Unlike Hagzar, Carmel achieved his dream to travel to Europe. Carmel’s success, assertiveness, and confidence directly oppose Hagzar’s paralysis, passivity, and self-deprecation. These characterizations are orchestrated by the author’s feminization of Hagzar. Similarly, Bergelson utilizes Mirel’s femininity to articulate her marginalization, stagnation, and passivity. Mirel often becomes the passive recipient of a male gaze, which transforms her into inactive object of desire. One moment of Mirel’s objectification reads,
“Looking at her, lewd thoughts passed though the mind of this polytechnic student with his lecherous, grinning face. For some reason his lascivious glance aroused in her an unspoken, lustful excitement that intermixed prurient thoughts with deep inner dejection. The lustful arousal disappeared with the departing sleigh, but the dejection remained, grew stronger, and yielded to an innermost sense of emptiness and regret. All at once she appeared small and demeaned in her own eyes and, wanting to shake off this feeling” (66).
This hegemonic objectification nullifies Mirel’s agency and produces her shame, alienation, and self-deprecation. Hagzar, as a man, is emasculated, and Mirel, as a woman, is objectified. In both characters, their femininity is immobilizing, embarrassing, and alienating. In this way, Gnessin and Bergelson render their protagonists as feminine in order to facilitate the characters’ passivity, marginality, and helpless stagnancy.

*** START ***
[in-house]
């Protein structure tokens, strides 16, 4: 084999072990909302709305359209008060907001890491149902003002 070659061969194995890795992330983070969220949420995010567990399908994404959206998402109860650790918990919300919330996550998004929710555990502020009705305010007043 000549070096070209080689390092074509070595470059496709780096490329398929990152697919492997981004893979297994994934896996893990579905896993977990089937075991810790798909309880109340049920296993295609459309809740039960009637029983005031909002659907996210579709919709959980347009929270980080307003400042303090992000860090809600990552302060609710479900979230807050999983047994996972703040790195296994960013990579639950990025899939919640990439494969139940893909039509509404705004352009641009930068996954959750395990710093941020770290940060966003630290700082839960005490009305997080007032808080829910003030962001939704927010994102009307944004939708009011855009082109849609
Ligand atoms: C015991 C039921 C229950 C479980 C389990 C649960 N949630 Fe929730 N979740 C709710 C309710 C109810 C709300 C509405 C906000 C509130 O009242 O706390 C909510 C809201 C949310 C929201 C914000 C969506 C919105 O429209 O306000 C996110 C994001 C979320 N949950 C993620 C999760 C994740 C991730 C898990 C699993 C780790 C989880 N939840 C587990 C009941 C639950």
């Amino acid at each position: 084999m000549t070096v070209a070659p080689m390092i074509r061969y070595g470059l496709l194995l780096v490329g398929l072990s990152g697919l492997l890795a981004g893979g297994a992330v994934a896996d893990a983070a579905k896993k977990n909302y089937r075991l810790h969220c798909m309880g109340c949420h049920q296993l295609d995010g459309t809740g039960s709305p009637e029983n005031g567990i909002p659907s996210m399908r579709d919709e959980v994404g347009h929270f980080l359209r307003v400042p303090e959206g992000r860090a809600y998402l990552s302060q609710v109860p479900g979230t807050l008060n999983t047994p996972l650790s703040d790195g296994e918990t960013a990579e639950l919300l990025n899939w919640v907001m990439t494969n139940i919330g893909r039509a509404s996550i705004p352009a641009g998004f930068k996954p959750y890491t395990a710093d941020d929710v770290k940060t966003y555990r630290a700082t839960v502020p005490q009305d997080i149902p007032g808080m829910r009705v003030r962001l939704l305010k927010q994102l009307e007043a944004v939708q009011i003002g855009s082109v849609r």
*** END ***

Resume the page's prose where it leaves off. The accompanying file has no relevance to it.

By representing Hagzar and Mirel as bearers of femininity, the authors illustrate the challenges of creative productivity and social order in Jewish society. In Sideways, Gnessin paints Hagzar’s femininity as an obstacle to creative production. The author achieves this effect by creating a connection between sexual satisfaction and writing. Hagzar’s sessions of failed writing are correlated with episodes of failed sexual intimacy. On a walk together, Rosa and Hagzar stumbled in the snow. With words of violence like “grabbed,” “shriek,” “seized,” and “hold,” the incident displays Hagzar’s inability to commune with Rosa due to his awkwardness, passivity, and weakness—Hagzar’s feminine attributes that beckon Carmel’s ridicule. Following this emasculating event, the protagonist sits down to write:
“And when the spindly, crooked, rat-tailed letters ran from his pen at last, their sickliness so filled him with loathing that he broke off in the middle, threw himself on his bed with a suffering noise, and lay there for hours grunting and tossing in turn” (17).